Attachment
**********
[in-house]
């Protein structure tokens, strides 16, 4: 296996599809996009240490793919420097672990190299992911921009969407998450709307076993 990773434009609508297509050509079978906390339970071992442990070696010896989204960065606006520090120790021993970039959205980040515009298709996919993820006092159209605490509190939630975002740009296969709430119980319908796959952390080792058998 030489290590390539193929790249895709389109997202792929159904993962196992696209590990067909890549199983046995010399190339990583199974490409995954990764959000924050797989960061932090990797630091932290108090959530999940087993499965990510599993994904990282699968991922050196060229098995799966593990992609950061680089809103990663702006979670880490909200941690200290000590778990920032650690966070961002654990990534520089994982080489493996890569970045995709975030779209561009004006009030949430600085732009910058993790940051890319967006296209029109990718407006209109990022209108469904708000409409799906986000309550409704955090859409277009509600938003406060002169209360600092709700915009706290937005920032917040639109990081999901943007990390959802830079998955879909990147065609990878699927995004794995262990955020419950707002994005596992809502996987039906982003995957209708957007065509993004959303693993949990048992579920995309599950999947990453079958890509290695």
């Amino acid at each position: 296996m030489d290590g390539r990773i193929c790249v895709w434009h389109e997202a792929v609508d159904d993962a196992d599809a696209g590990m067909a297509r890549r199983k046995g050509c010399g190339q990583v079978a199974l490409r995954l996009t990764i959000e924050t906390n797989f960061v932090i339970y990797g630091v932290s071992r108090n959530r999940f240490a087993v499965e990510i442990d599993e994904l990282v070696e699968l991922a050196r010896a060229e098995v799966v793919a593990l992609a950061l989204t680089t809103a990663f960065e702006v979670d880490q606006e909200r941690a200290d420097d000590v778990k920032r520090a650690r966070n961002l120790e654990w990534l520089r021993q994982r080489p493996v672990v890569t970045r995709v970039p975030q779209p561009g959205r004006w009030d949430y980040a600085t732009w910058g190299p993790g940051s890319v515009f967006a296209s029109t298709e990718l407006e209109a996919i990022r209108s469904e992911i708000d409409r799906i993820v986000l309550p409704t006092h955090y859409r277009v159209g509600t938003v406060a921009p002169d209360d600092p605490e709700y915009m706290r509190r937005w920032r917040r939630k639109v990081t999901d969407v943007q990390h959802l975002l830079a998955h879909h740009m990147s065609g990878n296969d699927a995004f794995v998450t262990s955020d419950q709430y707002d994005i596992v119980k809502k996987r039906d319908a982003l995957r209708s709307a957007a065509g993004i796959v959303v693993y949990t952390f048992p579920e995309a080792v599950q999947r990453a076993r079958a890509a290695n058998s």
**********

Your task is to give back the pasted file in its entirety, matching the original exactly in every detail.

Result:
[in-house]
């Protein structure tokens, strides 16, 4: 296996599809996009240490793919420097672990190299992911921009969407998450709307076993 990773434009609508297509050509079978906390339970071992442990070696010896989204960065606006520090120790021993970039959205980040515009298709996919993820006092159209605490509190939630975002740009296969709430119980319908796959952390080792058998 030489290590390539193929790249895709389109997202792929159904993962196992696209590990067909890549199983046995010399190339990583199974490409995954990764959000924050797989960061932090990797630091932290108090959530999940087993499965990510599993994904990282699968991922050196060229098995799966593990992609950061680089809103990663702006979670880490909200941690200290000590778990920032650690966070961002654990990534520089994982080489493996890569970045995709975030779209561009004006009030949430600085732009910058993790940051890319967006296209029109990718407006209109990022209108469904708000409409799906986000309550409704955090859409277009509600938003406060002169209360600092709700915009706290937005920032917040639109990081999901943007990390959802830079998955879909990147065609990878699927995004794995262990955020419950707002994005596992809502996987039906982003995957209708957007065509993004959303693993949990048992579920995309599950999947990453079958890509290695």
């Amino acid at each position: 296996m030489d290590g390539r990773i193929c790249v895709w434009h389109e997202a792929v609508d159904d993962a196992d599809a696209g590990m067909a297509r890549r199983k046995g050509c010399g190339q990583v079978a199974l490409r995954l996009t990764i959000e924050t906390n797989f960061v932090i339970y990797g630091v932290s071992r108090n959530r999940f240490a087993v499965e990510i442990d599993e994904l990282v070696e699968l991922a050196r010896a060229e098995v799966v793919a593990l992609a950061l989204t680089t809103a990663f960065e702006v979670d880490q606006e909200r941690a200290d420097d000590v778990k920032r520090a650690r966070n961002l120790e654990w990534l520089r021993q994982r080489p493996v672990v890569t970045r995709v970039p975030q779209p561009g959205r004006w009030d949430y980040a600085t732009w910058g190299p993790g940051s890319v515009f967006a296209s029109t298709e990718l407006e209109a996919i990022r209108s469904e992911i708000d409409r799906i993820v986000l309550p409704t006092h955090y859409r277009v159209g509600t938003v406060a921009p002169d209360d600092p605490e709700y915009m706290r509190r937005w920032r917040r939630k639109v990081t999901d969407v943007q990390h959802l975002l830079a998955h879909h740009m990147s065609g990878n296969d699927a995004f794995v998450t262990s955020d419950q709430y707002d994005i596992v119980k809502k996987r039906d319908a982003l995957r209708s709307a957007a065509g993004i796959v959303v693993y949990t952390f048992p579920e995309a080792v599950q999947r990453a076993r079958a890509a290695n058998s």